Concerns and complaints about traffic congestion are often the top discussion anytime there’s mention of new development. But Georgia case law does not permit local counties and cities to consider traffic when making a zoning decision.
Why is that? Let’s take a look.
Victoria Corp. vs Atlanta Merchandise Mart
The most referenced case affecting court precedent on traffic issues is from 1960. At the time, Victoria Corporation filed suit seeking to stop construction of Atlanta Merchandise Mart. The new business had received zoning variances from the city of Atlanta in order to build. The parties involved aren’t crucial to know, but the court’s decision established the precedent Georgia follows today.
First, for Georgia courts to stop a zoning decision, an aggrieved property owner must show the planned development will cause significant damages to their property. Georgia considers an aggrieved property owner to be an immediately adjacent land owner. Significant damages are generally characterized as a significant loss in property value (20–25% or more), testified to by a land appraiser or similar industry expert.
In 1960, the Georgia Court of Appeals wrote the following:
The mere increase in traffic congestion next to one’s property because of [new development] on nearby property and the attendant inconvenience resulting therefrom are damages suffered alike by all property owners similarly situated, does not give to one individual such a substantial interest in the [zoning decision] as to cause an appeal therefrom.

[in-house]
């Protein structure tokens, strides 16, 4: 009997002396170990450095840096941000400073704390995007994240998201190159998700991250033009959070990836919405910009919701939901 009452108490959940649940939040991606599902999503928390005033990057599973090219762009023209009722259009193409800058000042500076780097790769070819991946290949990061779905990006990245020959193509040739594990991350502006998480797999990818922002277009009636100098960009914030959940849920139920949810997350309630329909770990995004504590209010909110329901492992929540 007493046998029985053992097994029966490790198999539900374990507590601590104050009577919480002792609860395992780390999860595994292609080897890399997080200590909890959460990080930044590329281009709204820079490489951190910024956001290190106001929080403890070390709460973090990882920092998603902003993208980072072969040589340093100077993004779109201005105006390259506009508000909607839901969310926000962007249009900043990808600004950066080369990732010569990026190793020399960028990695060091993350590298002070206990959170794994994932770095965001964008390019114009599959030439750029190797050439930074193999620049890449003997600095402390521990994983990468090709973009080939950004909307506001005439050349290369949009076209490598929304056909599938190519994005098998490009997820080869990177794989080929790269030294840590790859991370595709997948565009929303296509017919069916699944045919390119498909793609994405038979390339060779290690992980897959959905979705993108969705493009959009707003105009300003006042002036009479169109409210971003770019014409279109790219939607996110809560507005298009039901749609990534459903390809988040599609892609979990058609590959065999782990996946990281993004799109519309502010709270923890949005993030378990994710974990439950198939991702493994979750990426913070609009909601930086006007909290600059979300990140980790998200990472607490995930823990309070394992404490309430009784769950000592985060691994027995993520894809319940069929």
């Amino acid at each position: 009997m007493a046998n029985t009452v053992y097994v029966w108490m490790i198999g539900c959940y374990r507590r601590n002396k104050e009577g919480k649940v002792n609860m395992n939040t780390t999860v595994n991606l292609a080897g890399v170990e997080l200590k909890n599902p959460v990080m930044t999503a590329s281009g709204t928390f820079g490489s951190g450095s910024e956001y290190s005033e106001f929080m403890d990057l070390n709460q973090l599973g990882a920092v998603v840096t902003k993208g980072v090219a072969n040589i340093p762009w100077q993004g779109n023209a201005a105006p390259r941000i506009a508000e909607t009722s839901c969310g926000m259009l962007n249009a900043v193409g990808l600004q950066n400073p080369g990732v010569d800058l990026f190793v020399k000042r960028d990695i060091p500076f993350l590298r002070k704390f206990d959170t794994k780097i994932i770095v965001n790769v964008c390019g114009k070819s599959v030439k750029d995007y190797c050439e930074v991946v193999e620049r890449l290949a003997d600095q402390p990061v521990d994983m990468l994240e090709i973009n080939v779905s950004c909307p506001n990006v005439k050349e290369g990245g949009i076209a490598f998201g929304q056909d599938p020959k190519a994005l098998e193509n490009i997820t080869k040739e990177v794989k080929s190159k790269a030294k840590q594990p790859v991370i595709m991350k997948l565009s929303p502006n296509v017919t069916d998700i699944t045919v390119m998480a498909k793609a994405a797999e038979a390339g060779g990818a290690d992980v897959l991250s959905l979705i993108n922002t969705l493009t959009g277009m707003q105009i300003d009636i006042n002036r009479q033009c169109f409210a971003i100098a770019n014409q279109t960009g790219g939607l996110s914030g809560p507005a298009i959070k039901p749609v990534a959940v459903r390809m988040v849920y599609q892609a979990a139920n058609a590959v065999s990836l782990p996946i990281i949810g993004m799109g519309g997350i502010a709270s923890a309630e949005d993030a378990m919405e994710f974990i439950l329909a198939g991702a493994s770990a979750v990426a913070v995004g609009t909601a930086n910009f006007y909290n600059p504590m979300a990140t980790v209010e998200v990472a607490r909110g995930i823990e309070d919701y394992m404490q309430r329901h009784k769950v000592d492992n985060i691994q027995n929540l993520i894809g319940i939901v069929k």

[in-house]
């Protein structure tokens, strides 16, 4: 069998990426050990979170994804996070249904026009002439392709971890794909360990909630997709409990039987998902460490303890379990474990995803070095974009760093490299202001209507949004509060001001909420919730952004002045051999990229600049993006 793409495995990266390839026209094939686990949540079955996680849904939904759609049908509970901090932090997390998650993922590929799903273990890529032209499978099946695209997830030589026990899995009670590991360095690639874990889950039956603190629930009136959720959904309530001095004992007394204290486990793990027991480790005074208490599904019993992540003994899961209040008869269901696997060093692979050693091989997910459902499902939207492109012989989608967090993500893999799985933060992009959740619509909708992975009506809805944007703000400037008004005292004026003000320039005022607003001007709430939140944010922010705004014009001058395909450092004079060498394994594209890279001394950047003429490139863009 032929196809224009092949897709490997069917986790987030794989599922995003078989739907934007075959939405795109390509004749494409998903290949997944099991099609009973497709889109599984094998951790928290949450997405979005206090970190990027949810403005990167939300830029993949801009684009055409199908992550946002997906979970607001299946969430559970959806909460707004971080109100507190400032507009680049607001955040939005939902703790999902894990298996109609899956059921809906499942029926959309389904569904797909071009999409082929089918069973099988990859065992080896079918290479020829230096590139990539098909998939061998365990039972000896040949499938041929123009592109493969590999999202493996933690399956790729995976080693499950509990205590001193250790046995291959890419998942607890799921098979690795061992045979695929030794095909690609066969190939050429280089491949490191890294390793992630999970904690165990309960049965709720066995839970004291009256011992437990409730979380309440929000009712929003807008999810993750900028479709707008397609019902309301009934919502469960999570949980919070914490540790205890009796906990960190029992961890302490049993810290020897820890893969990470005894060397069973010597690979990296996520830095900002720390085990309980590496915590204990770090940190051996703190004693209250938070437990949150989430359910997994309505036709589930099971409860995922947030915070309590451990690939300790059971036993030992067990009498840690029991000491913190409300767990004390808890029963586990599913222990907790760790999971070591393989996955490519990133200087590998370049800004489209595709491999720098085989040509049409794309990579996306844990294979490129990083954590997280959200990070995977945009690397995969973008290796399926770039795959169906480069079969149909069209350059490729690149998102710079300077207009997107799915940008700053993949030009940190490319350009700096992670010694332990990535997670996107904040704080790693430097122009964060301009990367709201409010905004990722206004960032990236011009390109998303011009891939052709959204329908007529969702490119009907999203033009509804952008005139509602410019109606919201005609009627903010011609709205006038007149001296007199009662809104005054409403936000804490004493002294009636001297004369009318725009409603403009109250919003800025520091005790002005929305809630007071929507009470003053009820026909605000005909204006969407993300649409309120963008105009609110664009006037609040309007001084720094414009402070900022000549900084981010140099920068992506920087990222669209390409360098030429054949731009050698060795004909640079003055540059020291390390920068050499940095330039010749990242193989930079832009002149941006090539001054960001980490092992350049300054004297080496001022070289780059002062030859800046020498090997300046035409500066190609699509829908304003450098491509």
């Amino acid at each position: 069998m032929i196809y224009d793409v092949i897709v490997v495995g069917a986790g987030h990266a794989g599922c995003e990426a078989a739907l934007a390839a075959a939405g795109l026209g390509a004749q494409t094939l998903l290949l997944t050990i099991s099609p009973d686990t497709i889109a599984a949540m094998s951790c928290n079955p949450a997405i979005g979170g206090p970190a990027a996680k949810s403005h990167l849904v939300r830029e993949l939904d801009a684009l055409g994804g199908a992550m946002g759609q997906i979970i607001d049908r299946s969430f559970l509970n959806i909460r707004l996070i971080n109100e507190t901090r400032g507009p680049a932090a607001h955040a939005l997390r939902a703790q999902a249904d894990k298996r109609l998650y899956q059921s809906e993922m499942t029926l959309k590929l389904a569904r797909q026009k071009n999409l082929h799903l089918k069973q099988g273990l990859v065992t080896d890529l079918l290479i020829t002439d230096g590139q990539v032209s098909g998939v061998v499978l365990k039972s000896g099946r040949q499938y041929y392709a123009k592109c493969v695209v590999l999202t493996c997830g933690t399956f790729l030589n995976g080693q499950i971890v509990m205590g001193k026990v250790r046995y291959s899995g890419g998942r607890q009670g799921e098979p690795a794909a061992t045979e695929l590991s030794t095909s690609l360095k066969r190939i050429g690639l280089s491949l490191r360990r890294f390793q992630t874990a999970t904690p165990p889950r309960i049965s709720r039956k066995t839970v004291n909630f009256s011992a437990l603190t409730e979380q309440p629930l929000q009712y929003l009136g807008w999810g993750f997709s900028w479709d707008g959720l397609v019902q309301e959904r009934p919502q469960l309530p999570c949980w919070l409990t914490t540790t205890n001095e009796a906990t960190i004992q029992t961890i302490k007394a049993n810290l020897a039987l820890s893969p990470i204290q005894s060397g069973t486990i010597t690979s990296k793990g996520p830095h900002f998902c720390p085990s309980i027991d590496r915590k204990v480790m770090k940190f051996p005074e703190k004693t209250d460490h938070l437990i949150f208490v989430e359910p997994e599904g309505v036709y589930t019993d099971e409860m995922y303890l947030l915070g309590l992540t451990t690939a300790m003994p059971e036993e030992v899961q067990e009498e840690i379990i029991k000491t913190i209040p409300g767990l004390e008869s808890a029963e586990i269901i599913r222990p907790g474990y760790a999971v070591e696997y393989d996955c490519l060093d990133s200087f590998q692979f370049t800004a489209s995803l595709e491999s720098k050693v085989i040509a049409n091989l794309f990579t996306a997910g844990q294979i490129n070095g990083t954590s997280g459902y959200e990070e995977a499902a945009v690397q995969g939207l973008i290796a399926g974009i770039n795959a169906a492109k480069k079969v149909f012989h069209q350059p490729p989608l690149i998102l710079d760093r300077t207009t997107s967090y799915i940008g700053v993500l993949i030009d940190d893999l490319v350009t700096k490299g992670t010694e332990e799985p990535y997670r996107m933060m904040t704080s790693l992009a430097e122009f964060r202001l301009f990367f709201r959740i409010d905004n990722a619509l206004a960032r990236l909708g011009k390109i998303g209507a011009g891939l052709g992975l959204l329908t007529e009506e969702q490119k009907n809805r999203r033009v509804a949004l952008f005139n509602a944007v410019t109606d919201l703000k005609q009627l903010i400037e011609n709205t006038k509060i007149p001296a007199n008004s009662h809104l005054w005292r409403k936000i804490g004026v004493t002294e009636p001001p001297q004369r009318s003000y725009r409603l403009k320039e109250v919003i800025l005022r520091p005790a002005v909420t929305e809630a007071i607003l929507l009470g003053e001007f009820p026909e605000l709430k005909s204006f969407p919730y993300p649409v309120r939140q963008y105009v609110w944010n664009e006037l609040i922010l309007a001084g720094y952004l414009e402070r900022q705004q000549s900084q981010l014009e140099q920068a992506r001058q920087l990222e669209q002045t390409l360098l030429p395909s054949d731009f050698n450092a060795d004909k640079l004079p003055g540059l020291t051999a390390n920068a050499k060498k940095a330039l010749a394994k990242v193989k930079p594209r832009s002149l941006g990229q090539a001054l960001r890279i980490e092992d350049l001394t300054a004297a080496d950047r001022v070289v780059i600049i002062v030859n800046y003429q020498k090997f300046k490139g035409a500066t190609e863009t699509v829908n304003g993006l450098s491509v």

[Traffic congestion] is a condition of urban living. It is merely the result of normal, urban growth and development. To hold that such an inconvenience would give to any resident or property holder the right to override the [zoning decision] any time such property owner or resident disagreed with such decision would be a dangerous precedent to establish. It would result in materially slowing, if not completely stopping, the inevitable and necessary growth of large modern cities.
Georgia Court of Appeals, 1960, sourced from law.justia.com.
In summary, traffic congestion alone does not cause property damages to warrant stopping a zoning decision. The courts found traffic congestion was an aspect of growth and cities; to limit new construction because of traffic would slow and possibly stop modern development.
Featured image shows an aerial photo of a subdivision. Stock photo.
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